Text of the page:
Written by: Kelly E Lee
In the words of Ben Franklin, “Lose no time; be always employed in something useful; cut off all unnecessary actions.” This bit of advice from Franklin emphasizes the importance of being productive.
What I have realized is that there is a difference between “being productive” and “always doing something.” They don’t always mean the same thing.
Of my time spent working on genealogy, 99% involves research of some kind. Yet the act of consolidating and presenting that information is a far less common genealogy task for me.
Perhaps your primary focus for your family history is on some other aspect. For some scrap bookers, it may be more about focusing on collecting supplies than about creating the scrapbook. I’ve been there – Hobby Lobby, you are simultaneously my worst and best friend.
Last year I moved, and while I was packing up, I made some startling realizations about my heirlooms, photographs, and genealogy research. It was all over the place!
I had some of my grandma’s family history stuff saved in my bedroom closet, while I kept my dad’s family history information in a downstairs closet. Suddenly, I saw my genealogy as a vast store of unrelated notes and scraps of information, gathered into piles around my house.
Sure, I kept my family tree and all of my ancestors in my family history software, but there was no real tie between the photos, the scraps, the documents and my actual family tree.
More than that, though, was the fact that there wasn’t one central place for it all, and there was very little in the realm of final reports and summaries of my research.
I am also not sure I would want my children to be shackled with the responsibility of all the items I have collected over the years, since not everyone has the same degree of appreciation for family history.
So I want you to ask yourself: “what do you want your family history legacy to be?” If you were to wrap that up into a box and give it to your descendants, what would it look like?
Next, ask yourself if you have already created this. And if the answer is no, then follow me as I take the journey towards accomplishing this goal.
Here is a summary of the resolutions I have made about the future care of my family history legacy. I will:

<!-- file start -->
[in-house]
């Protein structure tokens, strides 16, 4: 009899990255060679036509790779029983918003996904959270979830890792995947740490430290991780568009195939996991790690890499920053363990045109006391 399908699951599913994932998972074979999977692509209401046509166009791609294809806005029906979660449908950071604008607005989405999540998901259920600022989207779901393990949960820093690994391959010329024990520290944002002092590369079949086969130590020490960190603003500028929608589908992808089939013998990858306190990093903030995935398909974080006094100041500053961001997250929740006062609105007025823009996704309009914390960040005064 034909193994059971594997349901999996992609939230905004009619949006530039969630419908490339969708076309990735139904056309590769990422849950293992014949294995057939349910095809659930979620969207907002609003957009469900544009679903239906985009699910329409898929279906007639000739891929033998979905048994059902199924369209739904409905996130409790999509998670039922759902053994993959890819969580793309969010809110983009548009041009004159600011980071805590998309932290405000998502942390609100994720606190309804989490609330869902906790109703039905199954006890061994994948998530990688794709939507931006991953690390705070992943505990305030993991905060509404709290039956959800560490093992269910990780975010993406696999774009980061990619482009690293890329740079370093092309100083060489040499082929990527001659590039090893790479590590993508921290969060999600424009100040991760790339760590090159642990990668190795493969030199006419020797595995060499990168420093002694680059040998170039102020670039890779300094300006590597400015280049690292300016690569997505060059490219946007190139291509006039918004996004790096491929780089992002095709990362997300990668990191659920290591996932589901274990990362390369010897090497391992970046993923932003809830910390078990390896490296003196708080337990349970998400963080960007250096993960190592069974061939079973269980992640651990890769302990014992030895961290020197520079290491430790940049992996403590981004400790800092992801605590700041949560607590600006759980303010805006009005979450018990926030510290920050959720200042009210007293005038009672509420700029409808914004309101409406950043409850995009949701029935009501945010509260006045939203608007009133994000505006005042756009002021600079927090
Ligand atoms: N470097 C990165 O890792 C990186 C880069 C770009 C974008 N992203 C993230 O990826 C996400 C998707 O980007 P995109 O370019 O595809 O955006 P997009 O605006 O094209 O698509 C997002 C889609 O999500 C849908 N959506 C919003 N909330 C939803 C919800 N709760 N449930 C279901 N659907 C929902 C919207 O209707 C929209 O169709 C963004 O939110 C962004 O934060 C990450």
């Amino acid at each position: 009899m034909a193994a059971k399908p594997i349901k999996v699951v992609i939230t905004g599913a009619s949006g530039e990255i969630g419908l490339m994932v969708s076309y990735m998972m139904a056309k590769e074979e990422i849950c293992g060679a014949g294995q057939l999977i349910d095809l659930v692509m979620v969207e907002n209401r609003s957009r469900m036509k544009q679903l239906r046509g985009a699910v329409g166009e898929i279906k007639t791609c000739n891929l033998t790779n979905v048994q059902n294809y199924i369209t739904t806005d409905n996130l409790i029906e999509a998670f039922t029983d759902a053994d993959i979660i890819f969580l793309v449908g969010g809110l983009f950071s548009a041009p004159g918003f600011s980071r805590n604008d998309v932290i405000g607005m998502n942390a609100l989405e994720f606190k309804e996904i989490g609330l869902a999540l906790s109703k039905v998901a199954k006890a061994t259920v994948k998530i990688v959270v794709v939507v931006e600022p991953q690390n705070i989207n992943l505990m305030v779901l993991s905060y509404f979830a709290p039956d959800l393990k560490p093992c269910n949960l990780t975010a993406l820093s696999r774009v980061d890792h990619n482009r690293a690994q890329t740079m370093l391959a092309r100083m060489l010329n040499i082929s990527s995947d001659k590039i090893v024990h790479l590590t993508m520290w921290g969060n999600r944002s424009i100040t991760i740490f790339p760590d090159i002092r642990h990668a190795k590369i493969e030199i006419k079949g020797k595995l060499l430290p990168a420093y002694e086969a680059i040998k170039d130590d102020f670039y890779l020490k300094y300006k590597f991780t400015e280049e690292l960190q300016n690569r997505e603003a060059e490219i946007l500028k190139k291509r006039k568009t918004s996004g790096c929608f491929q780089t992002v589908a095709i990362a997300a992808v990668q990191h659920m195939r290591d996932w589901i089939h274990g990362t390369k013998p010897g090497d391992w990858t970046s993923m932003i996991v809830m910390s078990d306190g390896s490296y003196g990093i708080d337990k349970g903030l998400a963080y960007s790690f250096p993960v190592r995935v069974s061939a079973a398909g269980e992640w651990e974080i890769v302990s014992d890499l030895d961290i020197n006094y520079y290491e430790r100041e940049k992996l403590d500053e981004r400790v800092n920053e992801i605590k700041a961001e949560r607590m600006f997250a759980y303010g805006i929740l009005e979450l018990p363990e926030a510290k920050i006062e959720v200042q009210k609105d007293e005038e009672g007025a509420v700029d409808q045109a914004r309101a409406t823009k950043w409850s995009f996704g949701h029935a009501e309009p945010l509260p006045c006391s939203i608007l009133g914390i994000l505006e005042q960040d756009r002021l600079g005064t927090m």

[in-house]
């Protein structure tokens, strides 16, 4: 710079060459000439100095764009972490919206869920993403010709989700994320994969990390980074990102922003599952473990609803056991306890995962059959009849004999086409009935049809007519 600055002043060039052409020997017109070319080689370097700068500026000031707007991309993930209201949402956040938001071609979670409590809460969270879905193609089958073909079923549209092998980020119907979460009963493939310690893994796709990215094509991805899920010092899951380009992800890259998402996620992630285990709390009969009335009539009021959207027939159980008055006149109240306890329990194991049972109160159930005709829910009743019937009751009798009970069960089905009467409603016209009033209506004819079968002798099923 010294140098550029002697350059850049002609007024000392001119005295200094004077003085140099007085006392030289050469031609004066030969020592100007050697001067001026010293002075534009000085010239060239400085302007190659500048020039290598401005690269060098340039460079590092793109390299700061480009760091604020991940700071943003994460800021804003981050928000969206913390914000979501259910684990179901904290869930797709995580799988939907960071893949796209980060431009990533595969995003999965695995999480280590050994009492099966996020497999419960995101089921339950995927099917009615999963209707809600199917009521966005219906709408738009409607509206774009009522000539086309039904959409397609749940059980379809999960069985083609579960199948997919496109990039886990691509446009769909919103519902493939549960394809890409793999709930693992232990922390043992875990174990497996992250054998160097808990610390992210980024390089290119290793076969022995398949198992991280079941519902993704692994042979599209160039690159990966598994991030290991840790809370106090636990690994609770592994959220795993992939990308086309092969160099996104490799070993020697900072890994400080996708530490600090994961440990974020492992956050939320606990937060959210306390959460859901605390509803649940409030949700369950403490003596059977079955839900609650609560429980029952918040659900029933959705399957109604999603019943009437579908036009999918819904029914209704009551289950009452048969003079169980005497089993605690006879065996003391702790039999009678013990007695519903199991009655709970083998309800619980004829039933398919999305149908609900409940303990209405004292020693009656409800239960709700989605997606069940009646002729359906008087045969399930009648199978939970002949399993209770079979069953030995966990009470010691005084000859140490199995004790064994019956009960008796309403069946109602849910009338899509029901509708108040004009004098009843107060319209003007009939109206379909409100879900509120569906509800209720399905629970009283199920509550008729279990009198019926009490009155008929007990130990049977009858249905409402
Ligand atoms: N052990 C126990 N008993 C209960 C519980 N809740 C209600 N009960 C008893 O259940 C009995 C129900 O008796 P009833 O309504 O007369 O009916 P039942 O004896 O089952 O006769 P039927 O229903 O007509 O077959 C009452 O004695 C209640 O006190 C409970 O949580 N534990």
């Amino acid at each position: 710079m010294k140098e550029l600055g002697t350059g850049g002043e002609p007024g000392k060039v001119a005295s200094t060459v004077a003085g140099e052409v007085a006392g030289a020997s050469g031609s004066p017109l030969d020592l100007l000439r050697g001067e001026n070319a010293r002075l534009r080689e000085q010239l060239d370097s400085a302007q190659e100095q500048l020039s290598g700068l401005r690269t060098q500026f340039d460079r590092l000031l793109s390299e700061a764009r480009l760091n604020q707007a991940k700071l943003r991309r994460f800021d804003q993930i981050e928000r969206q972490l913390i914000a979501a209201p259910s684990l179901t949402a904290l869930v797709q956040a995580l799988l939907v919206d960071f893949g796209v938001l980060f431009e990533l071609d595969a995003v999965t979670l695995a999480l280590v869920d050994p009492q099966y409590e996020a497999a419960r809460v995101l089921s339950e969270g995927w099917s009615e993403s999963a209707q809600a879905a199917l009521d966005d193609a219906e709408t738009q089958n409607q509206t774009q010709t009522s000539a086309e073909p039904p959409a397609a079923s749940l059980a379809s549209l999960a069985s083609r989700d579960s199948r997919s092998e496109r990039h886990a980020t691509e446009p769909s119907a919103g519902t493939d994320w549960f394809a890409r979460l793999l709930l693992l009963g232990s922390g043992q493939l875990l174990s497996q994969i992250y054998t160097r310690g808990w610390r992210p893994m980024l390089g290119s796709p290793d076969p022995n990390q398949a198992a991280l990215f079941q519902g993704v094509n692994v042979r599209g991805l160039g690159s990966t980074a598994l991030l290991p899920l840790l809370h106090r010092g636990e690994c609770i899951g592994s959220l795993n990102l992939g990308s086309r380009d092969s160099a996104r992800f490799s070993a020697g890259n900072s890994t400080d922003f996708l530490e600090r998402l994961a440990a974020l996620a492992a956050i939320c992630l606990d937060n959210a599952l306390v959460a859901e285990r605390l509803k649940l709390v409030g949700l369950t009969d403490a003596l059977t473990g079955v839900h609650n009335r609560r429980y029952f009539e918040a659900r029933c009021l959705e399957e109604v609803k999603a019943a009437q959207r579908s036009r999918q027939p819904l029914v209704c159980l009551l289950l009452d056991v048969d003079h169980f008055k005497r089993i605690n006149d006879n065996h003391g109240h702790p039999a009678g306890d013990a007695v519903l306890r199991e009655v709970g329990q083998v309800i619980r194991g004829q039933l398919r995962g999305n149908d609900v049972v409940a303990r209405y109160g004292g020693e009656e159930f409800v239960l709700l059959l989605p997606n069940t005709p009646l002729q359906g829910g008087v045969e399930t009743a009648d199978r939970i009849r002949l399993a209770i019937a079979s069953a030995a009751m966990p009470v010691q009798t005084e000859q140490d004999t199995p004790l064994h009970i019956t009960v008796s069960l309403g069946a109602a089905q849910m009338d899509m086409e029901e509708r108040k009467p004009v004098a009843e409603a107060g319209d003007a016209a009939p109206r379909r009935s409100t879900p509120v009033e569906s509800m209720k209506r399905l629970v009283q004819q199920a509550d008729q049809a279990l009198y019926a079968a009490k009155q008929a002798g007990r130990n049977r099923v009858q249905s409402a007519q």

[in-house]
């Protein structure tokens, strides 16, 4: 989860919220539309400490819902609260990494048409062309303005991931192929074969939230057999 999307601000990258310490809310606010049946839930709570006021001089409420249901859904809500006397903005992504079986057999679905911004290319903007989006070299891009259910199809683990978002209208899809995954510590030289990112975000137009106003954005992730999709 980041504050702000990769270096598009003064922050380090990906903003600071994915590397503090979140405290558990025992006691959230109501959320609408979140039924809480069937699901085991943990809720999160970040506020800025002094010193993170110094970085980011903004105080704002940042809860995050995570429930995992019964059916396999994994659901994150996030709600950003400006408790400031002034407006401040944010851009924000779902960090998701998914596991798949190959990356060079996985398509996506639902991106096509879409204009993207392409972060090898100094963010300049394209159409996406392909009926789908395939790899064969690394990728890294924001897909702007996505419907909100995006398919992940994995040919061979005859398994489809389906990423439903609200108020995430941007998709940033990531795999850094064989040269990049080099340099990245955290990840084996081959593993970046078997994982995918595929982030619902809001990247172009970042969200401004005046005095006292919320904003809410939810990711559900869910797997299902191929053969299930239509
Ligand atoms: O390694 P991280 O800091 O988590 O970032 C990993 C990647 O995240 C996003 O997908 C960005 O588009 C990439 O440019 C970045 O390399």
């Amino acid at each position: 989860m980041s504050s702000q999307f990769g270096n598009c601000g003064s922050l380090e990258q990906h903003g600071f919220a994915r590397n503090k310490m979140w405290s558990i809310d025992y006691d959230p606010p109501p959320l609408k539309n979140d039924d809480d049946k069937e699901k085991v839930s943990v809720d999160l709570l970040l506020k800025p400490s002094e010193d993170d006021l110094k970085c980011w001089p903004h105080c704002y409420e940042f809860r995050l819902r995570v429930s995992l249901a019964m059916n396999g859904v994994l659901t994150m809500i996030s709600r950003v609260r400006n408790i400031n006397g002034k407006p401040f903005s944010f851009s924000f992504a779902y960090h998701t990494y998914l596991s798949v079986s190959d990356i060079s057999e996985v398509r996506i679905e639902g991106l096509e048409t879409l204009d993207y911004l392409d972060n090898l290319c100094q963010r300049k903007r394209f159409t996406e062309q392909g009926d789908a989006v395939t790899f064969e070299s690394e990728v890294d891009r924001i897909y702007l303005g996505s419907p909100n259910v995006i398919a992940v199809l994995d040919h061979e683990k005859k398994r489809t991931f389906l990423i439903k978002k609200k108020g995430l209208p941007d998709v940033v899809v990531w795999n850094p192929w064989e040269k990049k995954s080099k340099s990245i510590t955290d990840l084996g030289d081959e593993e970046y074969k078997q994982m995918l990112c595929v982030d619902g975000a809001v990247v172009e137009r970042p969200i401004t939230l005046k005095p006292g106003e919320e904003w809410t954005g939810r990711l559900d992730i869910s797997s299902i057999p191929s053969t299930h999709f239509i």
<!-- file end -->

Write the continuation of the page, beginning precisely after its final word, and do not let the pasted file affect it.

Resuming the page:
1. Spend more time organizing and documenting my family history, and less time researching for new information. I will make an effort to not get so excited about another research idea that I overlook documenting and properly sourcing the facts I have just located with my current research.
2. Digitize as many old photographs as I can. This will allow my family photographs to be available to other cousins online.
3. In September of every year, I will print out a report from my family history software, so that it will be available to my family, both immediate and extended. You may also want to consider adding everything you collect into your Footprint instead.
4. Get all of my family history related belongings into one central location in my house. For example, once I moved to my new house last year, I decided to put all of my family history related stuff into a China cabinet.
Of course, once I had everything in one central location, I was shocked to discover how much I actually had in my possession. Over the years, I have happily become the go-to repository for all family history related objects from family members.
“Oh, you found an old box of photos? Send it to Kelly, she’ll take care of it.”
Keeping our balance can be such a challenging task, as we all have a tendency to focus on the parts of our hobbies that are the most fun. After all, that’s why they are hobbies in the first place.
Maybe you are like me, and you get so lost in the research that you lose sight of the real purpose of genealogy: not only to document and share with others, but to essentially create a story that gives a voice to those that came before us.
Kelly E. Lee is a writer, genealogist, and founder of RootPursuit.us. Root Pursuit is a website dedicated to helping family historians and genealogists find resources, connect, and share. Kelly is also the author of “How to Make a Living as a Professional Genealogist,” to be released in May 2016.